Spring is here and along with it the annual corporate rite of filingproxy statements has begun. Proxies offer one main attraction forscrutinizing shareholders and prurient readers alike: they disclose thesalaries of top executives. A quick perusal of fiscal 1995 proxystatements filed by large biotech firms confirms a trend that began inthe early 1990s _ CEOs continue to enjoy hefty annual increases incash compensation.
Since 1992, BioWorld has tracked CEO compensation at publicbiotechnology companies using proxy statements filed with theSecurities and Exchange Commission. The data reveal that from1992 to 1995, CEOs at the seven largest biotech companies saw theirannual cash compensation (base salary plus bonus) rise an average of48 percent. (See the table on page 3.) That translates into a roughly14 percent raise per year. As a reference point, the inflation rate hashovered between 2 and 4 percent each year since 1992.
The generous pay increases may seem logical since some of thesesame seven firms (Amgen Inc., of Thousand Oaks, Calif.; BiogenInc., of Cambridge, Mass.; Centocor Inc., of Malvern, Pa.; ChironCorp., of Emeryville, Calif.; Genentech Inc., of South San Francisco,Calif.; and Genetics Institute Inc. and Genzyme Corp., both ofCambridge, Mass.) have scored important clinical, regulatory andfinancial victories in recent years. Indeed, at the 1992-1995 rate ofgrowth, this collection of CEOs as a group could expect to see theirannual cash compensation double approximately every five to sixyears.
John Hawkins, managing director of the pharmaceutical and lifesciences practice at Russell Reynolds Associates Inc., an executivesearch firm based in Washington, said he is not surprised by the ever-expanding cash compensation packages. "To me the most strikingtrend in recent years is the general uptick in cash compensation in thebiotechnology industry," he told BioWorld Today. "Compensationhas crept up as the industry has matured and as companies have beenforced to offer globally competitive wages."
Outliers: Amgen's Binder And Centocor's Holveck
Amgen's CEO Gordon Binder saw the largest increase in annual cashcompensation between 1992 and 1995, going from $807,000 to $1.51million _ an 87.5 percent gain. His cash compensation for 1995 alsoincluded $129,142 in company contributions to his retirement funds.In addition, in 1995 Binder realized $20 million from the exercise ofstock options granted prior to 1990.
Not surprisingly, Amgen is far and away the largest and mostprofitable company in the group of seven, with a marketcapitalization of nearly $16 billion as of February, 1996 and 1995earnings-per-share of $1.90.
Binder still receives a large chunk of his compensation in equity. In1995, for example, he was granted options to purchase 150,000shares of Amgen stock at an exercise price of $39.88 _ a grant thatcould be worth between $2.4 and $5.7 million depending on the rateat which Amgen's stock price appreciates over the next seven years(the length of the option term). In addition, Binder had exercisablein-the-money stock options worth $75.6 million on Dec. 31, 1995.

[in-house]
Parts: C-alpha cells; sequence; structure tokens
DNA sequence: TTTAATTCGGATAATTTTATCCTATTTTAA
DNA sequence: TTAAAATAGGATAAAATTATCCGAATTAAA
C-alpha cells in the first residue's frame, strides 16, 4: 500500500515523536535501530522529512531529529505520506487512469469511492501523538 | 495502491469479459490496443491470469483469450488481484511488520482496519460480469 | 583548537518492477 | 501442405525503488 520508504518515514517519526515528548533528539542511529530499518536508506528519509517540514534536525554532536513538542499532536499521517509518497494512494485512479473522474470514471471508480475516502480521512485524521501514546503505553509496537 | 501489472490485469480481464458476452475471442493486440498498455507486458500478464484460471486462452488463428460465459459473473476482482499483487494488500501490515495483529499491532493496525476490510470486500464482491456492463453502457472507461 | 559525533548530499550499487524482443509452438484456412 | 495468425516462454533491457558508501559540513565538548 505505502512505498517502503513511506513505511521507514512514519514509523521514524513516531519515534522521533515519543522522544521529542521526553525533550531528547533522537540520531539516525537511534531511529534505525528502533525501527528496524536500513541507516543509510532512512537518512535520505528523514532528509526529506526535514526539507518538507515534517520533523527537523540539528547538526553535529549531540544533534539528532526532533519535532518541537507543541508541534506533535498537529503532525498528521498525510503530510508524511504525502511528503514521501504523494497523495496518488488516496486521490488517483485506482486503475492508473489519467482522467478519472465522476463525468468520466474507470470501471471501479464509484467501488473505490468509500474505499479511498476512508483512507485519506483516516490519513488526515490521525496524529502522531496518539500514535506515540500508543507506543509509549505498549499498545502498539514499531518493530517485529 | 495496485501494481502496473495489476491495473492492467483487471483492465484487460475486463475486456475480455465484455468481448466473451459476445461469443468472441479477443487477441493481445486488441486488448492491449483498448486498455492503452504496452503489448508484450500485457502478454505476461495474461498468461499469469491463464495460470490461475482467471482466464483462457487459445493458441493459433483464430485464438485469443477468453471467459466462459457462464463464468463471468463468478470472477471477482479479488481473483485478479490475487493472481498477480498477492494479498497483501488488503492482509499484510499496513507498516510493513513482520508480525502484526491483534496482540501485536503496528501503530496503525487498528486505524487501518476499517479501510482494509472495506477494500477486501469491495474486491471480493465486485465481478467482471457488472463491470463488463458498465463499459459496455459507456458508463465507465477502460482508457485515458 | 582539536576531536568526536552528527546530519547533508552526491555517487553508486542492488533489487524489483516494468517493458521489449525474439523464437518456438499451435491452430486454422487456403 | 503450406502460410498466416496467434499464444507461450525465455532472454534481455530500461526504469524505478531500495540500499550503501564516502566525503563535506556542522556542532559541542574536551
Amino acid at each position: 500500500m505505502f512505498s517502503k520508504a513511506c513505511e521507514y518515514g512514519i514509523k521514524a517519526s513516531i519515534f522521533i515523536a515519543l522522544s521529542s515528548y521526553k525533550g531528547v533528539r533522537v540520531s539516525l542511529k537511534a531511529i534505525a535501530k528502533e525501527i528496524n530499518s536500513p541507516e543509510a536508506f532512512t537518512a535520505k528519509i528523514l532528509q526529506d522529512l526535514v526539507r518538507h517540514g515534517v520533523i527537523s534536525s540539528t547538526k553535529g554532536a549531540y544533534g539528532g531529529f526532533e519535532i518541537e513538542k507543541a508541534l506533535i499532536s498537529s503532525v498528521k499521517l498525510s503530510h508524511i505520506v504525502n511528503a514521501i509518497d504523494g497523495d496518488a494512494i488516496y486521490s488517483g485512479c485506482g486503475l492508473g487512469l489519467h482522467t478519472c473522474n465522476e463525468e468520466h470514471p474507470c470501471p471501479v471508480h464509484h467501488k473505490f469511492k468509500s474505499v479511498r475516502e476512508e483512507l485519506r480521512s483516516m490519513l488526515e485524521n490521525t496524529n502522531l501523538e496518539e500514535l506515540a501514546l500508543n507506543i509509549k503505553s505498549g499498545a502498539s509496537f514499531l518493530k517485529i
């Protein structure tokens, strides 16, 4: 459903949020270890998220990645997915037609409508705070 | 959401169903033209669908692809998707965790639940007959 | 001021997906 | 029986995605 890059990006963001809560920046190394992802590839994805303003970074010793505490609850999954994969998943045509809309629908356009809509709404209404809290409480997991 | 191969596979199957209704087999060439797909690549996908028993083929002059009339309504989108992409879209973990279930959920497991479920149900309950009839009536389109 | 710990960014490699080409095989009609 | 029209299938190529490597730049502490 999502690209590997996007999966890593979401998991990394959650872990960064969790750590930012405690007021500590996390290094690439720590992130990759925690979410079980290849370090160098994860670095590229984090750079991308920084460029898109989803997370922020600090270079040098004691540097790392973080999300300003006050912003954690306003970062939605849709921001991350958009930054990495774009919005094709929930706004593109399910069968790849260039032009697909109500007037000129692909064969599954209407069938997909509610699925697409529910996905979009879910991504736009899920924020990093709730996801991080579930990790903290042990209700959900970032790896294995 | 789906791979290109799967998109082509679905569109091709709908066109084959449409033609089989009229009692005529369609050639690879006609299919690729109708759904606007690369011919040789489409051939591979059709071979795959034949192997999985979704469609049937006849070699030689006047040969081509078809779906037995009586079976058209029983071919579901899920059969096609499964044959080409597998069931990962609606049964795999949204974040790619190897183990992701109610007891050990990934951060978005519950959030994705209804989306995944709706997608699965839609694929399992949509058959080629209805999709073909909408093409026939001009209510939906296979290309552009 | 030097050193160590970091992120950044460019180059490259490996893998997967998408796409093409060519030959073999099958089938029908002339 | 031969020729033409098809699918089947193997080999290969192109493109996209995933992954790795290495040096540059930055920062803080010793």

On the other end of the spectrum is Centocor's CEO, David Holveck.His annual cash compensation in 1995 of $309,000 was well belowthe $921,000 average in the group of seven companies. He also hadthe smallest increase in total annual compensation from 1992 to1995, a gain of only 29.8 percent (from $238,000 to $309,000. Inaddition to his base salary (he received no bonus), Holveck received$423,750 in restricted stock awards in 1995 and $6,066 incontributions to his retirement plan. He also was granted options on90,000 shares of Centocor stock at an exercise price of $13.88 _ agrant that could be worth between $785,332 and $1.99 milliondepending on the rate of stock price appreciation.
Holveck is not the highest paid executive at Centocor _ thatdistinction belongs to chairman of the board Hubert Schoemaker,who earned a base salary of $371,000 in 1995 (he received no bonus)and who also received $423,750 in restricted stock awards. Centocorposted a loss of 89 cents a share in 1995 but hopes to becomeprofitable in 1996 or 1997 as sales of its anti-platelet antibody,ReoPro, increase.
Top Firms Vs. Industry-Wide Averages
CEOs at the seven largest biotech firms are not alone in gettinghealthy raises every year, according to BioWorld Today's records.The BioWorld Executive Compensation Report 1996, a compilationof detailed compensation data from 194 publicly tradedbiotechnology companies (including the seven mentioned above),found that the average annual cash compensation (base salary plusbonus) for a CEO in 1994 was $298,000. That's a roughly 14 percentincrease from the 1993 average.
Hawkins said he thinks salaries will continue to rise at double-digitrates for executives at successful biotech companies. "The totalfinancial dynamics of the business have changed for those companiesthat get FDA approval and begin selling a product," he explained."That change takes place literally overnight in some cases."
Editor's note: BioWorld Today has tracked CEO compensationtrends since 1992. You can order a copy of the most recent BioWorldExecutive Compensation Report, published in February 1996, bycalling (800) 879-8790 or, outside the U.S. (404) 262-5526. Thereport details the complete compensation packages of 194 biotechCEOs, including ranked lists and breakdowns by marketcapitalization, disease and technology focus, and year of initial publicoffering. It also details compensation data for chief financial officersand research and development executives. n
-- Lisa Piercey Special To BioWorld Today
(c) 1997 American Health Consultants. All rights reserved.